The Life and Mystery of First Officer William Murdoch
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George Francis McGough
Able Seaman


“Murdoch, then straightening the falls, waved to those about him to get further back up the tilting deck. The sea then engulfed them, and Collapsible A was left floating at the davits until it broke loose.”

“Mr. George McGough, a seaman “reported that he saw the sea surge up the deck towards the crew he was with, working to rig Collapsible A for launching from the No.1 lifeboat davits. Murdoch, then straightening the falls, waved to those about him to get further back up the tilting deck. The sea then engulfed them, and Collapsible A was left floating at the davits until it broke loose.” (Richard Edkins, Murdoch of the Titanic (1.))

McGough was one of the first three crew to walk
out of the docks at Plymouth the previous day,
when eager waiting journalists pounced, and
also took his picture. He is showed centre,
in a picture from the Daily Sketch.
Photograph: Senan Molony/ET
(8.)

While George McGough as an exact name has yet to be found on a crew list (certainly not to be confused with Mr. James R. McGough, a first class business man listed in among the thirteen who reported an officer committing suicide -refer to Suicide Witnesses Examined -McGough) there is the name “McGough, James (Paddy)” listed as a surviving member of the deck crew in Titanic & Her Sisters Olympic & Britannic (p.482 (3.) ) and Encyclopedia Titanica questions the possibility of a connection between the two names:

“Mr. George M. (?James R. “Paddy”) McGough of St. George's Street, Southampton was an able-bodied seaman on the Titanic. After helping at the davits with lifeboat 14 on the port side, McGough crossed over to the starboard side of the ship where he was assigned to lifeboat 9 and was rescued.” 3 (Philip Hind, Encyclopedia Titanica (8.))

According to research by Senan Molony on Encyclopedia Titanica, McGough's name has been a cause of confusion, being misspelt and mispronounced, including it being listed as 'McGoff' in a White Star Line survivors list in Southampton 1912, he lied about his age (listing himself as 25 when we was actually 36) and interestingly he was one one of two known killers to have been aboard Titanic (the other Stoker William Mintram) and the only one that survived. Molony's research reveals that the Irishman, also known as "Paddy" killed a fellow crewman, a Welshman named John Dwyer, during a drunken fight about the Rustington while it was anchored off Santos, Brazil. He spent time in Winchester prison during 1900 for the crime. In regards to the boat McGough departed in, Molony reports: "AB George Francis McGough may possibly have been saved in boat 9 – but the problems adduced above, not least his own reported account, should give us careful pause. He may very well have been saved in another, later, boat." (8.)

Mr George Francis McGough.
Photograph: Senan Molony/ET (8.)
(Click image to enlarge)

A George “Paddy” McGough is quoted in the April 20, 1912 edition of The New York Evening World as saying:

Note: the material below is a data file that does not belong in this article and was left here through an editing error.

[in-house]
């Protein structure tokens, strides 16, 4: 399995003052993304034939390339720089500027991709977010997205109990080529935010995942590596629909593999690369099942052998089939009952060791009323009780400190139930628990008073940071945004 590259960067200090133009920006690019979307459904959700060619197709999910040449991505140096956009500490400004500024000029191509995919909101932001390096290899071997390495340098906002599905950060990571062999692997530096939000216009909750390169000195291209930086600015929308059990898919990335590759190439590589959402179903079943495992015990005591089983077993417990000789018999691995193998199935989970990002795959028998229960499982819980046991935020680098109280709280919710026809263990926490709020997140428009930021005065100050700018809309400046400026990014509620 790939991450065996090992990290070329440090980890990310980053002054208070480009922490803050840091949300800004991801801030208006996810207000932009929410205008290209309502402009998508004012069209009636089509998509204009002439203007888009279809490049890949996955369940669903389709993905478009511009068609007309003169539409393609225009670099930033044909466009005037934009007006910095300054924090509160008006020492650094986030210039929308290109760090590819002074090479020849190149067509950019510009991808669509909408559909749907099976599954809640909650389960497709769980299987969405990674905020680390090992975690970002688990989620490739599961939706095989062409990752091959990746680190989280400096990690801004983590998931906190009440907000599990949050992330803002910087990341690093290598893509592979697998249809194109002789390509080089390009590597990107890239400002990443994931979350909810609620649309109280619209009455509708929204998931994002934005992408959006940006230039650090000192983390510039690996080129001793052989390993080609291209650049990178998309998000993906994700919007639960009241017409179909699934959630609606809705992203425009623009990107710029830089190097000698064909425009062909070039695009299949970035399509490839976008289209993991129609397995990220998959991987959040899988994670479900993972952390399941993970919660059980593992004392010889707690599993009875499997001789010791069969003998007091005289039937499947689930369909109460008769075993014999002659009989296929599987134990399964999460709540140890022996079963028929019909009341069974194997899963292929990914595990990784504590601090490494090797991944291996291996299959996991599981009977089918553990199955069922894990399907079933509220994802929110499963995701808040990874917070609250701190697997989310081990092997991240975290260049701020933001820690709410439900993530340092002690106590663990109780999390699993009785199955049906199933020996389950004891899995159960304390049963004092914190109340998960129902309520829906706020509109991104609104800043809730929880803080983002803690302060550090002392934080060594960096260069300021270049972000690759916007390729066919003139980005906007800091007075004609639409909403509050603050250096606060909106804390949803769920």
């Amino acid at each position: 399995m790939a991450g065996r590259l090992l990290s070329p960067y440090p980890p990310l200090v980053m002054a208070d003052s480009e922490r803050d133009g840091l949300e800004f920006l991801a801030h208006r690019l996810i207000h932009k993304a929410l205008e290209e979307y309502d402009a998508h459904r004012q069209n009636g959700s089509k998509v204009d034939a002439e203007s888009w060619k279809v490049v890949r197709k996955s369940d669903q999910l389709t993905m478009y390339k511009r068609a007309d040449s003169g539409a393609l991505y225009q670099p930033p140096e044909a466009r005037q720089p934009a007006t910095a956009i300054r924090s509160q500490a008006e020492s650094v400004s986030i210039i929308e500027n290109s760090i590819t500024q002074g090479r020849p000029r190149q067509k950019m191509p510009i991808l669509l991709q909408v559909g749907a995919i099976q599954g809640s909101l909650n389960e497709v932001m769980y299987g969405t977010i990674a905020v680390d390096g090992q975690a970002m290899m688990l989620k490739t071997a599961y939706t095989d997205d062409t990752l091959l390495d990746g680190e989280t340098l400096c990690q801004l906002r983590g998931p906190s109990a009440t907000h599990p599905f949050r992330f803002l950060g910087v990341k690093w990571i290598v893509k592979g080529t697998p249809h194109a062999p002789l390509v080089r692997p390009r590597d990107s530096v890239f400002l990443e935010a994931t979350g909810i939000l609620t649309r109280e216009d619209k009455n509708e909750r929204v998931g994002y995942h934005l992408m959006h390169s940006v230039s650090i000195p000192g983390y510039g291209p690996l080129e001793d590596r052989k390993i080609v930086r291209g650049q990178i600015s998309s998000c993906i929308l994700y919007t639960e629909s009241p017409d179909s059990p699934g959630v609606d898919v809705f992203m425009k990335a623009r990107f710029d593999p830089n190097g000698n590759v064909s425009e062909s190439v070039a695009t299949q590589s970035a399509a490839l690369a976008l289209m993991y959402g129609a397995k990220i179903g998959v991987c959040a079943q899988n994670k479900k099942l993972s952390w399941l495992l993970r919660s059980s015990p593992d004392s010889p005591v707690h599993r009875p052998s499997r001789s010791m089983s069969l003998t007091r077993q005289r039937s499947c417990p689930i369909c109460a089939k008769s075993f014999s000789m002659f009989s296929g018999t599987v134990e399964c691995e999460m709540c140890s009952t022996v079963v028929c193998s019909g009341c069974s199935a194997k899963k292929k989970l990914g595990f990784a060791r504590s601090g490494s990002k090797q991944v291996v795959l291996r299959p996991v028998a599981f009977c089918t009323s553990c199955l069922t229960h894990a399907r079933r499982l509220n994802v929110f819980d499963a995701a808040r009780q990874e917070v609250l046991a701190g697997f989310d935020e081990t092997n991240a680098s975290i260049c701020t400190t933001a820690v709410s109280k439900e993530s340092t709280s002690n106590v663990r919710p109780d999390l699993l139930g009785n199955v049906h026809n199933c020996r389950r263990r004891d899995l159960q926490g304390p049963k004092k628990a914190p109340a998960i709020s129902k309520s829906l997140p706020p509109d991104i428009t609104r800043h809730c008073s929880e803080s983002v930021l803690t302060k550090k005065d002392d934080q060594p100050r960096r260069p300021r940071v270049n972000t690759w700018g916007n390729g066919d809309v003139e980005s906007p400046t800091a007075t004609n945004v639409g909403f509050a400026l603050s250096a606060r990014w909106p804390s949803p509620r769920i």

“Both Captain Smith and Junior Chief Officer Murdoch were now together on the bridge, the water being up to their armpits. The next I saw of Captain Smith was in the water holding a child in his arms. He swam to the raft on which was Second Officer Lightoller and gave the child to the mate. That was the last. He and the ship went down, and Murdoch -God help me; don’t ask me what I saw.” (courtesy of Bill Wormstedt, Shots in the Dark (12.) )

It is interesting that Murdoch is referred to as “Junior Chief Officer” and then McGough says “God help me; don’t ask me what I saw” in regard to his last sighting of Murdoch, creating more intrigue than resolving it. As far as can be determined, McGough never revealed exactly what he saw that was so disturbing. Also, Lightoller never made mention of ever receiving a child from the Captain.

Needless to say, if McGough left in lifeboat No.9, as general consensus seems to agree, he was in no position to see either Smith of Murdoch or the events he describes and there is no evidence that Lightoller ever received a child from Smith in the water.

I wrote to Mr. Edkins requesting further information and he replied: “There may have been two Goughs. I have received contradictory advice on mentioning Gough. Yet again, a matter up for amendment.” (e-mail 14/02/2000)

George McGough in 1920.
(Senan Molony/Southampton Archives)
(8.)

McGough is the only one of the four ‘defence’ witnesses who actually describes what may have happened to Murdoch, saying that “the sea then engulfed them”. However, if this evidence is to be taken as reliable, this does not necessarily indicate a cause of death and may have again been a generalisation rather than a specific description of Murdoch’s death, born out by the fact that according to the above quote from Encyclopedia Titanica, he made his escape aboard lifeboat No.9, well before Murdoch’s alleged suicide (the sea engulfing them would not necessarily explain the unpleasant sight regarding Murdoch that he refused to reveal either).

George Behe writes: “George McGough never testified at either Inquiry -- nor was he present on board the Titanic when Murdoch met his death; McGough had left the Titanic in boat #9 at 1:30 a.m.-- nearly an hour before Murdoch lost his life.” (11.)